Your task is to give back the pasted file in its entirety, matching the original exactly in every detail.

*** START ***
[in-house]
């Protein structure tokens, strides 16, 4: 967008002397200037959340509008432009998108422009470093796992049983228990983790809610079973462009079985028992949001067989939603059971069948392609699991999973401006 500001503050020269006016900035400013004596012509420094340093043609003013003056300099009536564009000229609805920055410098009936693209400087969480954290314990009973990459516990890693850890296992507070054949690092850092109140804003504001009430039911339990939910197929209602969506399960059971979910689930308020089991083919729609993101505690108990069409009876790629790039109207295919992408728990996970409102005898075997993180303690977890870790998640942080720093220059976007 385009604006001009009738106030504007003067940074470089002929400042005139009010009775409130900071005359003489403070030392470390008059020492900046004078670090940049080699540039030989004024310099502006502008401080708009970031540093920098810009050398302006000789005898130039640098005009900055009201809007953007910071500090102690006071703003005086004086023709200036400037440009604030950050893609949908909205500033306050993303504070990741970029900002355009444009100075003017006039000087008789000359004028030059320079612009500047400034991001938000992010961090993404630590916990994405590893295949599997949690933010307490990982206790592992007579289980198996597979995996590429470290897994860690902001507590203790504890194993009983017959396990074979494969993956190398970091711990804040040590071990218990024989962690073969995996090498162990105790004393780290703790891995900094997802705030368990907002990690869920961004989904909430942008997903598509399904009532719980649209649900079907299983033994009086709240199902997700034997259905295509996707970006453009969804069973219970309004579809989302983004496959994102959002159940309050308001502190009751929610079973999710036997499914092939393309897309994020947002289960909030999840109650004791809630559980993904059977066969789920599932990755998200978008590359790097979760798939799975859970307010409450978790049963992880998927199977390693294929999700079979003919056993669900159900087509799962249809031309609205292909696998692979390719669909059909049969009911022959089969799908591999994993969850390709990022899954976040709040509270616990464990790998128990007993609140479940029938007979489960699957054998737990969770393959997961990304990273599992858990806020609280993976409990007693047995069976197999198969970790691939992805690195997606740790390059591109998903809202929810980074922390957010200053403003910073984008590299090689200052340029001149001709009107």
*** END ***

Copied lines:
[in-house]
């Protein structure tokens, strides 16, 4: 967008002397200037959340509008432009998108422009470093796992049983228990983790809610079973462009079985028992949001067989939603059971069948392609699991999973401006 500001503050020269006016900035400013004596012509420094340093043609003013003056300099009536564009000229609805920055410098009936693209400087969480954290314990009973990459516990890693850890296992507070054949690092850092109140804003504001009430039911339990939910197929209602969506399960059971979910689930308020089991083919729609993101505690108990069409009876790629790039109207295919992408728990996970409102005898075997993180303690977890870790998640942080720093220059976007 385009604006001009009738106030504007003067940074470089002929400042005139009010009775409130900071005359003489403070030392470390008059020492900046004078670090940049080699540039030989004024310099502006502008401080708009970031540093920098810009050398302006000789005898130039640098005009900055009201809007953007910071500090102690006071703003005086004086023709200036400037440009604030950050893609949908909205500033306050993303504070990741970029900002355009444009100075003017006039000087008789000359004028030059320079612009500047400034991001938000992010961090993404630590916990994405590893295949599997949690933010307490990982206790592992007579289980198996597979995996590429470290897994860690902001507590203790504890194993009983017959396990074979494969993956190398970091711990804040040590071990218990024989962690073969995996090498162990105790004393780290703790891995900094997802705030368990907002990690869920961004989904909430942008997903598509399904009532719980649209649900079907299983033994009086709240199902997700034997259905295509996707970006453009969804069973219970309004579809989302983004496959994102959002159940309050308001502190009751929610079973999710036997499914092939393309897309994020947002289960909030999840109650004791809630559980993904059977066969789920599932990755998200978008590359790097979760798939799975859970307010409450978790049963992880998927199977390693294929999700079979003919056993669900159900087509799962249809031309609205292909696998692979390719669909059909049969009911022959089969799908591999994993969850390709990022899954976040709040509270616990464990790998128990007993609140479940029938007979489960699957054998737990969770393959997961990304990273599992858990806020609280993976409990007693047995069976197999198969970790691939992805690195997606740790390059591109998903809202929810980074922390957010200053403003910073984008590299090689200052340029001149001709009107």